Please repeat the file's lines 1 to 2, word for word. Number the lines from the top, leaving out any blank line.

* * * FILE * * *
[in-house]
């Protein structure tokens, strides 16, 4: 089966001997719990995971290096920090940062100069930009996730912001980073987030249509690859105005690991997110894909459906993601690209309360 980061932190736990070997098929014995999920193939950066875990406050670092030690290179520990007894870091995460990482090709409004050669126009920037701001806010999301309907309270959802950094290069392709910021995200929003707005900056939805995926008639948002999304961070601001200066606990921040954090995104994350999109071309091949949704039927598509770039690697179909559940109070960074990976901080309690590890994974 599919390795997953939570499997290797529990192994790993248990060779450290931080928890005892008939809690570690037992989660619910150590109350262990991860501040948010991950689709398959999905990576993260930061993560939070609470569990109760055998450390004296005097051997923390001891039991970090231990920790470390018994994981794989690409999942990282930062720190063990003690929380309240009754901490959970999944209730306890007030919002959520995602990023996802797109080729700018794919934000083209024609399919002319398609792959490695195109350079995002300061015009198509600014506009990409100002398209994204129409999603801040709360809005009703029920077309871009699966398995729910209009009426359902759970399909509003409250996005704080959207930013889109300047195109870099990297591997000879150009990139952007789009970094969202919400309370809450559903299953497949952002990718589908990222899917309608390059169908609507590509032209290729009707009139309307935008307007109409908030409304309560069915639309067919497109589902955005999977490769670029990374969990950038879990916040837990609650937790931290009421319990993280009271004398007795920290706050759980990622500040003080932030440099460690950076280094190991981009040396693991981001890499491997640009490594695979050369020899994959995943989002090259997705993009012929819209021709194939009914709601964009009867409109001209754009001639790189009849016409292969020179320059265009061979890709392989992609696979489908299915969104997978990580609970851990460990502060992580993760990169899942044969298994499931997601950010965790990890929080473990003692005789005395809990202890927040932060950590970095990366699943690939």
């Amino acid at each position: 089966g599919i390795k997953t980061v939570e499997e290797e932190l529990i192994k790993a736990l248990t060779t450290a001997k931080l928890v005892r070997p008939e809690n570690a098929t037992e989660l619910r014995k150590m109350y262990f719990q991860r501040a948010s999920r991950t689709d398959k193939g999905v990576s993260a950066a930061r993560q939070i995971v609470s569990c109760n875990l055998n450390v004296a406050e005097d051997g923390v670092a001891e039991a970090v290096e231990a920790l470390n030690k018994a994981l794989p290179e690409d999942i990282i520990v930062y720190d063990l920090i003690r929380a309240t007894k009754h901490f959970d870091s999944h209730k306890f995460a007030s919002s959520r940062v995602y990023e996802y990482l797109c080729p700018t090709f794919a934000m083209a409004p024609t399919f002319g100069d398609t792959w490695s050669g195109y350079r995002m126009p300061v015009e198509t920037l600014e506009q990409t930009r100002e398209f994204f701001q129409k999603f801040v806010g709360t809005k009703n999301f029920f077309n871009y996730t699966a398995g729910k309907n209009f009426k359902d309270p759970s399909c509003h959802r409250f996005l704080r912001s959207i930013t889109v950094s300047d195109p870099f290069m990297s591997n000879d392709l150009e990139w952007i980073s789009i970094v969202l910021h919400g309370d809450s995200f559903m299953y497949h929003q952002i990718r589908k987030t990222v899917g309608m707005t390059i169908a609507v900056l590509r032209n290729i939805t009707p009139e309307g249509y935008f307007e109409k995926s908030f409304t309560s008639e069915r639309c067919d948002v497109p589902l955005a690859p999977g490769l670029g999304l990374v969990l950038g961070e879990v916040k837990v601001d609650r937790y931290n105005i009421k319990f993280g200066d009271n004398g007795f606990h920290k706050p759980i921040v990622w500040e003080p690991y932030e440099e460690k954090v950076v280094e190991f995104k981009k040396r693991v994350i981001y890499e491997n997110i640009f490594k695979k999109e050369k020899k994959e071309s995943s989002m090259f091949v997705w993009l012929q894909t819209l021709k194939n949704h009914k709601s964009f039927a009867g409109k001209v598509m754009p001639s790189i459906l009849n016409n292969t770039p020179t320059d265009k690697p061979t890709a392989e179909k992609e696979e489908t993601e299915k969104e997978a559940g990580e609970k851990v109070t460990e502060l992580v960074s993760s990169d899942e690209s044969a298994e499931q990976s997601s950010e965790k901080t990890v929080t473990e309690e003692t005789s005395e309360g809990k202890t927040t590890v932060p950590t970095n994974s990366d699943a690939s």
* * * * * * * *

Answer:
[in-house]
């Protein structure tokens, strides 16, 4: 089966001997719990995971290096920090940062100069930009996730912001980073987030249509690859105005690991997110894909459906993601690209309360 980061932190736990070997098929014995999920193939950066875990406050670092030690290179520990007894870091995460990482090709409004050669126009920037701001806010999301309907309270959802950094290069392709910021995200929003707005900056939805995926008639948002999304961070601001200066606990921040954090995104994350999109071309091949949704039927598509770039690697179909559940109070960074990976901080309690590890994974 599919390795997953939570499997290797529990192994790993248990060779450290931080928890005892008939809690570690037992989660619910150590109350262990991860501040948010991950689709398959999905990576993260930061993560939070609470569990109760055998450390004296005097051997923390001891039991970090231990920790470390018994994981794989690409999942990282930062720190063990003690929380309240009754901490959970999944209730306890007030919002959520995602990023996802797109080729700018794919934000083209024609399919002319398609792959490695195109350079995002300061015009198509600014506009990409100002398209994204129409999603801040709360809005009703029920077309871009699966398995729910209009009426359902759970399909509003409250996005704080959207930013889109300047195109870099990297591997000879150009990139952007789009970094969202919400309370809450559903299953497949952002990718589908990222899917309608390059169908609507590509032209290729009707009139309307935008307007109409908030409304309560069915639309067919497109589902955005999977490769670029990374969990950038879990916040837990609650937790931290009421319990993280009271004398007795920290706050759980990622500040003080932030440099460690950076280094190991981009040396693991981001890499491997640009490594695979050369020899994959995943989002090259997705993009012929819209021709194939009914709601964009009867409109001209754009001639790189009849016409292969020179320059265009061979890709392989992609696979489908299915969104997978990580609970851990460990502060992580993760990169899942044969298994499931997601950010965790990890929080473990003692005789005395809990202890927040932060950590970095990366699943690939």